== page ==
With the possibility of a railroad workers strike looming Sept. 16, union members at North Platte’s Bailey Yard rallied Saturday, saying they want better working conditions.

The possibility of a railroad strike has been building all summer. Workers are operating under a seven-year-old agreement that they say has been modified in management’s favor.

Technically, union-management agreements are supposed to be updated every five years. But if the two sides cannot agree, the existing agreement is extended until they can reach an agreement. They continue to fail to reach an agreement.

The issue is not really wages; it is working conditions, workers said Saturday in North Platte. Workers can be called in at any time, making family life virtually impossible. And they are being called in more frequently.

“We are working more than ever,” said a veteran employee, who asked not to be named for fear of job reprisal.

Over the past years, Union Pacific has cut hundreds of workers at Bailey Yard under its “Precision Scheduled Railroading” plan, and nearly 30% of UP’s workforce has been cut across the company. The cuts boosted the company’s profits and stock price, but the workers who remain are on the job for more hours than ever, and their schedule is unpredictable, the unions say.

In the last year or so, the company has tried to hire more workers, but they are having a hard time finding them.

A Bailey Yard employee said there are currently 60 ”borrow outs” — temporary employees from other UP operations — to keep Bailey Yard running. “Borrow outs” typically stay a couple of months and then go back.

The worker said that Precision Scheduled Railroading (PSR) was an attempt to add to corporate profits by doing more with less. Consequently, the company has tightened attendance policies, created longer trains and is talking about one-person crews.

The company puts profits before everything, he said.   

Oftentimes, workers cannot attend weddings or birthday parties. And, the company has stopped using an “extra board” of workers who volunteer to work if they are needed. An employee can only take a day of personal leave if they have permission, and permission is often denied because of “the demands of the workplace,” a worker told the Bulletin.

Only two workers are allowed to be off work on any one shift in the transportation department — conductors and engineers.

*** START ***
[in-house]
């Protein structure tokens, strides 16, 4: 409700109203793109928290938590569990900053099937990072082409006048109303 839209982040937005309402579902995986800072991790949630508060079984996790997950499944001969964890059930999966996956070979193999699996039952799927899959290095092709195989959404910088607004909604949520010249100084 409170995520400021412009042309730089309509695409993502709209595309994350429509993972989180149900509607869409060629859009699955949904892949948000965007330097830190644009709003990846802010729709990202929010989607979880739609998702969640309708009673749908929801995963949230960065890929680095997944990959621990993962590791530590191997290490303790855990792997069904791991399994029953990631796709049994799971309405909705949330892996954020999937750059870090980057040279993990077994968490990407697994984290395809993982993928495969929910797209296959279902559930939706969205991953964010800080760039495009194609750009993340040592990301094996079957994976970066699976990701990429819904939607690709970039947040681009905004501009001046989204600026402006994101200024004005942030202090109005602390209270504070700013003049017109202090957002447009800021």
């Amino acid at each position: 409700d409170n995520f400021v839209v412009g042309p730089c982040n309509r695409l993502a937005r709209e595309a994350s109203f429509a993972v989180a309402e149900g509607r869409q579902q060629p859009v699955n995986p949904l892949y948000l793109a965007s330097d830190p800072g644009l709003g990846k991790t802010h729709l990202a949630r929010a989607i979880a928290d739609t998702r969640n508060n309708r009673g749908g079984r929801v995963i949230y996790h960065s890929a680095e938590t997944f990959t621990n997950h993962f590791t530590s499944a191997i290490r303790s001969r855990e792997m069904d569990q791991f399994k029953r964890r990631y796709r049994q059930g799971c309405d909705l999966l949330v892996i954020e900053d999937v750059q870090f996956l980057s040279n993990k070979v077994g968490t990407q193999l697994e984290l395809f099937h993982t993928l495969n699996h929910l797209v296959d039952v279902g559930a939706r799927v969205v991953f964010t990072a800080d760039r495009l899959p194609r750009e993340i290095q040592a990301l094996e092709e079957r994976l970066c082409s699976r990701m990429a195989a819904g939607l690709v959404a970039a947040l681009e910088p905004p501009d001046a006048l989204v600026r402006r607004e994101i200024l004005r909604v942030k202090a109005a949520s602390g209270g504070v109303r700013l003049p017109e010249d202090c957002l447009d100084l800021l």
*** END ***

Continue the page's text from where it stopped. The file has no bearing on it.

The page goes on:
“Of course, we want a fair wage and health coverage, but quality of life is the No. 1 issue,” one worker said.

“This is an exceptional time, and it calls for exceptional action,” SMART-TD President Jeff Cooley told the 50 or so workers at the meeting.

Cooley is also the head of the Central Labor Council, an umbrella organization of the unions at Bailey Yard.  

Because the contract negotiations kept stalling during the summer, the negotiation process eventually came under review by a Presidential Emergency Board.

At a PEB hearing, when the railroads were asked if their record profits should be shared with workers, the railroads responded that labor from railroad workers does not contribute to their profits.

“The Carriers maintain that capital investment and risk are the reasons for their profits, not any contributions from labor,” the PEB report said.

That phrase — railroad workers do not contribute to company profits — has become a catchphrase to galvanize workers.

John Kretzschmar, who leads an institute for labor studies at the University of Nebraska at Omaha, told the audience that this is a historical time and decision. He said unions have always stood for better quality of life, while corporations always seek to maximize profits for investors.


Kretzschmar said there is a direct conflict between the unpredictable, busy work schedule and individual time for family and faith.

He also noted that 71% of U.S. residents today approve of unions, according to a Gallup poll conducted in August. He said only 10% of the population are union members. In the 1960s and 70s, 30% of the population were union members. The middle class was larger in the 1960s and 70s.

Kretzschmar encouraged everyone in the room to rise above the tendency to be apathetic.

“Ignoring the situation will only make things worse,” he said. ”Everyone in this room can make history. We all do better when we all do better.”    

Pat Pfeifer, the chairman of the Brotherhood of Locomotive Engineers and Trainmen state legislative board, describes the finer points of negotiations to other leaders.

If the workers do decide to strike, no one in the room expected it to last long. Congress will likely order everyone back to work while negotiations continue, they said. The last time there was a rail workers strike, in the 1990s, the railroads were shut down for about half a day.

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